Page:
Updated Nov. 29 at 2:30 p.m. to correct the name of Allen Schroeder’s organization, Save the Food.
Austin’s grocery stores, farmers markets, restaurants, bars and catering companies are now required to divert organic materials from landfills.
These materials—which include leftover food scraps; paper towels and napkins; food-soiled paper, cardboard and wax board; landscape trimmings; and floral decor—represent nearly half of the waste disposed in landfills, according to the Austin Resource Recovery Master Plan.
City Council adopted the master plan in 2011 with the goal to divert at least 90 percent of discarded materials by 2040.
On Oct. 1 the organics diversion requirement, which is an outgrowth of that plan, took full effect following two years of phased implementation.
“Generally organic material, when it goes to a landfill, it doesn’t break down naturally, and it creates methane gas, which is harmful to the environment,” said Memi Cardenas, a spokesperson for ARR, which manages collection of trash, recycling, yard trimmings and compost for about 200,000 residential customers.
To comply with this ordinance affected businesses are able to choose from a variety of options: feeding hungry people by donating extra food to food banks, soup kitchens or shelters; feeding animals by donating food scraps to regional or community ranches; or composting.
“This is really addressing not only keeping things out of the landfill but [also]finding higher and better use for the material,” ARR Senior Planner Jason McCombs said.
More than 1 in 6 Travis County residents—and nearly 1 in 4 children—struggles with food insecurity, according to the Central Texas Food Bank.
Allen Schroeder, founder of the local nonprofit Save the Food, works with local grocers, including Wheatsville Co-op, Sprouts and Fresh Plus, to recover unsold food, which he then helps distribute to area food pantries.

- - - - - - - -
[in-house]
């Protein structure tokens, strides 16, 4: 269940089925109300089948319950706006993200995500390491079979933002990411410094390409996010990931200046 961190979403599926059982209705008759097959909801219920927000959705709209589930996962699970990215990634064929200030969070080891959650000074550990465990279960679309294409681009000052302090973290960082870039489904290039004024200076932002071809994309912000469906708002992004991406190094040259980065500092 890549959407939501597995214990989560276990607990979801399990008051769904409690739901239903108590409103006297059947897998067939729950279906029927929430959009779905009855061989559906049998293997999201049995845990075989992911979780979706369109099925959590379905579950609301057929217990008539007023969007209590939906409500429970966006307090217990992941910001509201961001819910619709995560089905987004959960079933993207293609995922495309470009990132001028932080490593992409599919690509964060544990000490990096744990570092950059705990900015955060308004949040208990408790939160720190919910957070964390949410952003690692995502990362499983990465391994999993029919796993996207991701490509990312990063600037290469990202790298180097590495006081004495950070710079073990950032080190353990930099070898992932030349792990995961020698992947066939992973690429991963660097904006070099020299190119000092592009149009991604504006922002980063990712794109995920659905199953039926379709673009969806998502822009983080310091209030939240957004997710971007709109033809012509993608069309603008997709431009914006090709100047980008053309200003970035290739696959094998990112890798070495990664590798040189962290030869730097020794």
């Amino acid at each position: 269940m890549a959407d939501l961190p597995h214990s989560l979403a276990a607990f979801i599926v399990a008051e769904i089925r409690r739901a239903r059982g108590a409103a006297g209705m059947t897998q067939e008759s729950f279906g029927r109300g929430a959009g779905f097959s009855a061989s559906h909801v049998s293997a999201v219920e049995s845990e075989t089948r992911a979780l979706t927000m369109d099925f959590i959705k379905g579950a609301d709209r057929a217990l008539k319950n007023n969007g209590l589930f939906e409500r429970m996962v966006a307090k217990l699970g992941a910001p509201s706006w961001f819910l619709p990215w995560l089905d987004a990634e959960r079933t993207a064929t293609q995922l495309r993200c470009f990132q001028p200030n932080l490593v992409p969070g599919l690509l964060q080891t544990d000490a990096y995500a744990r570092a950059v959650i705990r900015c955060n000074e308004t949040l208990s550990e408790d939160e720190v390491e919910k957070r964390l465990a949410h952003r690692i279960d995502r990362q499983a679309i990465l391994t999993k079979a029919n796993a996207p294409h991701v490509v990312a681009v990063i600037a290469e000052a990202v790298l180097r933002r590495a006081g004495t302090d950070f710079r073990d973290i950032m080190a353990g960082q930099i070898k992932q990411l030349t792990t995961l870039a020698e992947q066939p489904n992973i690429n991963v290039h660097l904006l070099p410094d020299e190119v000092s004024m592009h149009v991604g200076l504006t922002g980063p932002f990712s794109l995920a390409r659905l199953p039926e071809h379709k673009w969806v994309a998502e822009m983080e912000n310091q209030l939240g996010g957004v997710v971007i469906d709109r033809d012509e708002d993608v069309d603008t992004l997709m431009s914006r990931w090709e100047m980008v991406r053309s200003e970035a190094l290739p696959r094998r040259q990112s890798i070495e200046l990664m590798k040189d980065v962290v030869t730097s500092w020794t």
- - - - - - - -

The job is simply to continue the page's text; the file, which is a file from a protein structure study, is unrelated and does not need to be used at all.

“It’s so easy to take food [stores]no longer deem sellable and throw it away,” Schroeder said.
Food recovery is hard to execute, Schroeder said, and requires buy-in from store directors and employees.
“It’s creating a whole new culture of generosity within a store,” he said.
But the payoff is significant.
Along with nine volunteers, Schroeder helps recover around 6,000 pounds of food each week, which roughly equates to around 4,800 meals.
“It changes their life,” he said of the individuals who receive recovered food. “It allows them to spend their money on something else,” such as rent, health care or their children.
Costs and Benefits
Wheatsville Co-op, which has two grocery stores in Central Austin, began composting and donating leftover food nearly a decade ago, Chief Executive Grocer Dan Gillotte said.
“Wheatsville did it for a reason: because it’s the right thing to do,” he said. “If it takes the city telling others to do it, it’s still the right thing to do.”
Gillotte acknowledged that composting costs money, mainly because of the additional pickup it requires. However, composting also allows Wheatsville to recoup some of its losses by decreasing the size of its dumpsters and how often they are emptied.
Jenn McNevin, co-owner of Manuel’s Mexican Restaurant and Changos Taqueria, said her businesses have decided to donate scrap food to area ranches because she likes the idea of feeding animals with the waste instead of turning it into dirt.
In her first month of organics diversion McNevin has found compost pickup costs around $500 in, more than she expected.
“It may cut into profits, but we would rather make the change,” she said.
Other businesses have built their models around organics diversion rather than having to adapt in response to this requirement.
South Austin’s Cosmic Coffee + Beer Garden, which opened in January, not only composts but also harvests rainwater, raises its own chickens, tends a garden and offers compostable straws.
“Being sustainable, not just a zero impact but also [having]a positive impact on our environment, is what we built this whole business around,” co-owner Paul Oveisi said.
Additional reporting by Amy Denney